I am presently making my way through Philo's On the Embassy to Gaius (De Legatione ad Gaium), where Philo discusses the persecution of the Jews during the administration of the Emperor Gaius Caligula who reigned from 37-41 CE.
Philo spends considerable time discussing Gaius' claims to divinity and his habit of dressing up in the various god's garb (Legat 78-113). The Jews refusal to worship Gaius becomes the impetus for the persecution that the former will endure under his reign (Legat 117).
Philo succinctly and memorably states the crux of the issue when he writes:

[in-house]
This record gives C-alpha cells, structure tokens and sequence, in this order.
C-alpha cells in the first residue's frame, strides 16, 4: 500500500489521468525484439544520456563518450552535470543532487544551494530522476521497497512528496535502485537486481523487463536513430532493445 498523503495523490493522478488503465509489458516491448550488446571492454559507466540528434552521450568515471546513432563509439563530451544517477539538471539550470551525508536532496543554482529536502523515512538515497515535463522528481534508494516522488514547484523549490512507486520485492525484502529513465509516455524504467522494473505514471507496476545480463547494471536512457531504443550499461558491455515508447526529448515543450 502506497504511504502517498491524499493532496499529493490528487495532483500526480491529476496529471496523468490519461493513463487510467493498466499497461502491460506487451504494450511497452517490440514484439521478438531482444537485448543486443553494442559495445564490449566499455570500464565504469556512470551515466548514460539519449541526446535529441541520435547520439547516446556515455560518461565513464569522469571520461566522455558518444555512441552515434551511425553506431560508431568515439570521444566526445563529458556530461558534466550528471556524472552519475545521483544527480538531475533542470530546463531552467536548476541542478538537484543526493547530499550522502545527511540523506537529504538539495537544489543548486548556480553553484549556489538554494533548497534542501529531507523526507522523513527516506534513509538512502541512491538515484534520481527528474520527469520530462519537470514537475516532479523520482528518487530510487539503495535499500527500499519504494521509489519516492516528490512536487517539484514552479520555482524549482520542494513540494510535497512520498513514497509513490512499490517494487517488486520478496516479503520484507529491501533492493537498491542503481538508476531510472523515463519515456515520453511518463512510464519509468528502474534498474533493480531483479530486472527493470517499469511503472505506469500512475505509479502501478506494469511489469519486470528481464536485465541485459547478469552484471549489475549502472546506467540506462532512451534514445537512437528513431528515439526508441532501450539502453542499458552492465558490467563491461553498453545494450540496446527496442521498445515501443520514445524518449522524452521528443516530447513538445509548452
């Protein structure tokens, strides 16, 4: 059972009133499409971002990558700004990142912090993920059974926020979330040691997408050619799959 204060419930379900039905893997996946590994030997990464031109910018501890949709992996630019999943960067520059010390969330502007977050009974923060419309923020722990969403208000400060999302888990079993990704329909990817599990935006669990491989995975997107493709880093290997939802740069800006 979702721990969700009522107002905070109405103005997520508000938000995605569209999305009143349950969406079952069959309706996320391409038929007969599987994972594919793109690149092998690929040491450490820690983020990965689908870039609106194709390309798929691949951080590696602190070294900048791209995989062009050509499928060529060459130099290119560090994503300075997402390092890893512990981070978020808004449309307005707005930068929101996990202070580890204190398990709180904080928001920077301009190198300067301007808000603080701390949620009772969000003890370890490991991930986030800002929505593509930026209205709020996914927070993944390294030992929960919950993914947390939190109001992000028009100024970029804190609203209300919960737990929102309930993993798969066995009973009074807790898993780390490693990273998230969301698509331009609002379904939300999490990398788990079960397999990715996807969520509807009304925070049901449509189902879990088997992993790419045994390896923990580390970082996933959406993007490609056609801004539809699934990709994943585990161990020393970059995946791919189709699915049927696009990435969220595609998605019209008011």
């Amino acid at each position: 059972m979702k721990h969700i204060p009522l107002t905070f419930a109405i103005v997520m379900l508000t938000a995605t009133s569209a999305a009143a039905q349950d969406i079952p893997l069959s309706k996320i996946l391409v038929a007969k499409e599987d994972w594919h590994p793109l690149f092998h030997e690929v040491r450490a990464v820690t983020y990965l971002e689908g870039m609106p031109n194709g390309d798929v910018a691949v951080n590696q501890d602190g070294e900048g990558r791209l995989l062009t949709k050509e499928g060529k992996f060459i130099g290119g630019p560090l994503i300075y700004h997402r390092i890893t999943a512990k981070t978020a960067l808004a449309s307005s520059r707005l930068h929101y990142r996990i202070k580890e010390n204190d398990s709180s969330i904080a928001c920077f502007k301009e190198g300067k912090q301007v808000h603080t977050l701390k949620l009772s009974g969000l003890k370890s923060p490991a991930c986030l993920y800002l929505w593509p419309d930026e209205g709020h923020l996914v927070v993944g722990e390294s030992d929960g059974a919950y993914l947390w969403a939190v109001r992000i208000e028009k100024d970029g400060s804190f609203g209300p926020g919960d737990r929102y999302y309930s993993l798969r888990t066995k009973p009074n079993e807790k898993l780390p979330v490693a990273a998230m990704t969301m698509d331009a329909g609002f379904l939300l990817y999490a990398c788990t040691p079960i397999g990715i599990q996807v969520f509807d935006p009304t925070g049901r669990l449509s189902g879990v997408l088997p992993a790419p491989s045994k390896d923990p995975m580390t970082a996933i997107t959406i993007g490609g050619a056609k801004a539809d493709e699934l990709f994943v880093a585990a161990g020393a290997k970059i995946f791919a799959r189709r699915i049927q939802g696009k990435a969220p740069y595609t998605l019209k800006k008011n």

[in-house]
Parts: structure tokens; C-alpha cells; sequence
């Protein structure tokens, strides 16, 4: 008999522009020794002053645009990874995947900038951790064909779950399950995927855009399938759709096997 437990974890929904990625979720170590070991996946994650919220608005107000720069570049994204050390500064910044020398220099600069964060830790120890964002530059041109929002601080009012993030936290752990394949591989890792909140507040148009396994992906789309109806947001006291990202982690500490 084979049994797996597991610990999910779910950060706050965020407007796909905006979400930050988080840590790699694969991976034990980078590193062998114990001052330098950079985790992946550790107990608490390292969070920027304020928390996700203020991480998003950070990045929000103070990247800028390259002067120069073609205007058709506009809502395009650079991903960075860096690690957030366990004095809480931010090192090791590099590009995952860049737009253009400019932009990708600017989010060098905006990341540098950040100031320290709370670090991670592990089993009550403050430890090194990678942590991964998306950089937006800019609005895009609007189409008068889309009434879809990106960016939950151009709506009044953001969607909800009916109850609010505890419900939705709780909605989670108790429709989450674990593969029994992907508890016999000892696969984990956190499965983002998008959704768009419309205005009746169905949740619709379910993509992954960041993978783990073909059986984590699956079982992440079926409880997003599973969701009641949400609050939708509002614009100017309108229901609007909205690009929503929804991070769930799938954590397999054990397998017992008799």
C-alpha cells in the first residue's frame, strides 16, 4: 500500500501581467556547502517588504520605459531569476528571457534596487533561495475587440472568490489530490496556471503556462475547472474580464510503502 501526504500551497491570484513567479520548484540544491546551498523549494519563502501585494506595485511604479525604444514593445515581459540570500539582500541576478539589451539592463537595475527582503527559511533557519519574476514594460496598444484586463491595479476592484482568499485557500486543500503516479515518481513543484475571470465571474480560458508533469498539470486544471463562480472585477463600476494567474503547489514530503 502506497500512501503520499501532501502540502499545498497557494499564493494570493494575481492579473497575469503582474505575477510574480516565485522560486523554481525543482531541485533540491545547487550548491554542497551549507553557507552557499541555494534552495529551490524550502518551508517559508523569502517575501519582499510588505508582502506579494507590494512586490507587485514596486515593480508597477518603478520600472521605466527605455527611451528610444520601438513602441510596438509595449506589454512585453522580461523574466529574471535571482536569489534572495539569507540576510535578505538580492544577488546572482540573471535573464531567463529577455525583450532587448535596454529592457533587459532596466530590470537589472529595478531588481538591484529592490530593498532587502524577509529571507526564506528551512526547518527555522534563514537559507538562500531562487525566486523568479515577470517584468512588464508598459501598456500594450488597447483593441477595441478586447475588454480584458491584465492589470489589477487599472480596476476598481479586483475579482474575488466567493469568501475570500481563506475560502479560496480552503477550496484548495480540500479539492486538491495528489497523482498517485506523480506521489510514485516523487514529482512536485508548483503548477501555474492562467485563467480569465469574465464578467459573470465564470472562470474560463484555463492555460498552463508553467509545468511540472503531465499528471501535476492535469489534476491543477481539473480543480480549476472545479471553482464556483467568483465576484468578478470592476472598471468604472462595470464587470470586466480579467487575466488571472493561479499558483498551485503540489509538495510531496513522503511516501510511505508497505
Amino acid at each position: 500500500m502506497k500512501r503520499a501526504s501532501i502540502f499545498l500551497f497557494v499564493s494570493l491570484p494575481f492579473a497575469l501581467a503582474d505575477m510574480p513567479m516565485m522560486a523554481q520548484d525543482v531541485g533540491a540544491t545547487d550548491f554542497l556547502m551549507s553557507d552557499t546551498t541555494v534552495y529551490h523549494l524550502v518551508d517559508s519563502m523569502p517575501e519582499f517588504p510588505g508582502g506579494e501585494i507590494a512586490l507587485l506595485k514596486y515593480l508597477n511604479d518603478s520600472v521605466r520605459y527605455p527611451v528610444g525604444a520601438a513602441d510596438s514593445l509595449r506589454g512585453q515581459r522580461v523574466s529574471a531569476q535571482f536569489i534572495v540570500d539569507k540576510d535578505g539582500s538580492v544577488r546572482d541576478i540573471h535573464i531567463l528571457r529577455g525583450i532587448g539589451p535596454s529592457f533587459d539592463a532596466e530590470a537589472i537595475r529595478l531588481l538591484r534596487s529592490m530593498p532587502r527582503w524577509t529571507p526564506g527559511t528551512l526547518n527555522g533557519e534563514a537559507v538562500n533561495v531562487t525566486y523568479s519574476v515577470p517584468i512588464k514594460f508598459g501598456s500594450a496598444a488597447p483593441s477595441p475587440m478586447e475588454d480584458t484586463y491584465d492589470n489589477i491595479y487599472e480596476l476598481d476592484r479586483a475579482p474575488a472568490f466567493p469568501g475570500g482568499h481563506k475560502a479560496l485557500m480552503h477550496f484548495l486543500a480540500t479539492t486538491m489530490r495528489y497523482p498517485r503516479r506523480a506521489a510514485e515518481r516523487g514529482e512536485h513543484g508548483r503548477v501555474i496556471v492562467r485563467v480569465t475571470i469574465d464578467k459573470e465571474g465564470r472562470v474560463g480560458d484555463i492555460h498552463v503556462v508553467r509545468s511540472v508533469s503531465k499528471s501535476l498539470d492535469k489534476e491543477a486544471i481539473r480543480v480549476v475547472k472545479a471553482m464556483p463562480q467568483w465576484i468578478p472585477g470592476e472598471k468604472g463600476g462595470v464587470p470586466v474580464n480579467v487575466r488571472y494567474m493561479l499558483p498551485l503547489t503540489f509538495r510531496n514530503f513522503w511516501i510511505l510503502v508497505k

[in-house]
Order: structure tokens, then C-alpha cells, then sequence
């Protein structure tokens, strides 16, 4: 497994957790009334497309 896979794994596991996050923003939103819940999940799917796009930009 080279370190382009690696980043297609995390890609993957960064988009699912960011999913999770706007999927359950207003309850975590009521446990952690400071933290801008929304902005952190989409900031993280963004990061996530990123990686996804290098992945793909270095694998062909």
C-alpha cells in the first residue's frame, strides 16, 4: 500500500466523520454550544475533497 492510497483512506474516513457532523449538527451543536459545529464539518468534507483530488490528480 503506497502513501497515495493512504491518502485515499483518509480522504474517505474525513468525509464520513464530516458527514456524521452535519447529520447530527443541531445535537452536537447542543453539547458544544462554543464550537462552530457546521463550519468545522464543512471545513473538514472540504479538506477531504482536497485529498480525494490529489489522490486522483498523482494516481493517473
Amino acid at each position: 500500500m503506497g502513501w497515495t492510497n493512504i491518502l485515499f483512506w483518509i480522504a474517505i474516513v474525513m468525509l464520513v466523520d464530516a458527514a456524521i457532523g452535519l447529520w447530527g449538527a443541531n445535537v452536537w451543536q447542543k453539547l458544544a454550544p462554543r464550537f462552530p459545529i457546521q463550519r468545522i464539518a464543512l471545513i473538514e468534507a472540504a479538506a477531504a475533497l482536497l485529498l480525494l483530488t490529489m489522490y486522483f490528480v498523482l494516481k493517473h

One nation standing apart, the nation of the Jews, was suspected of intending opposition, since it was accustomed to accept death as willingly as if it were immortality, to save them from submitting to the destruction of any of the ancestral traditions, even the smallest, because as with buildings if a single piece is taken from the base, the parts that up to then seemed firm are loosened and slip away and collapse into the void thus made. But that displacement was of nothing petty, but of the greatest of all that exists, when the created and corruptible nature of man was made to appear uncreated and incorruptible by a deification which our nation judged to be the most grievous impiety, since sooner could God change into a man than a man into God (θᾶττον γὰρ ἂν εἰς ἄνθρωπον θεὸν ἢ εἰς θεὸν ἄνθρωπον μεταβαλεῖν; Legat 117-118).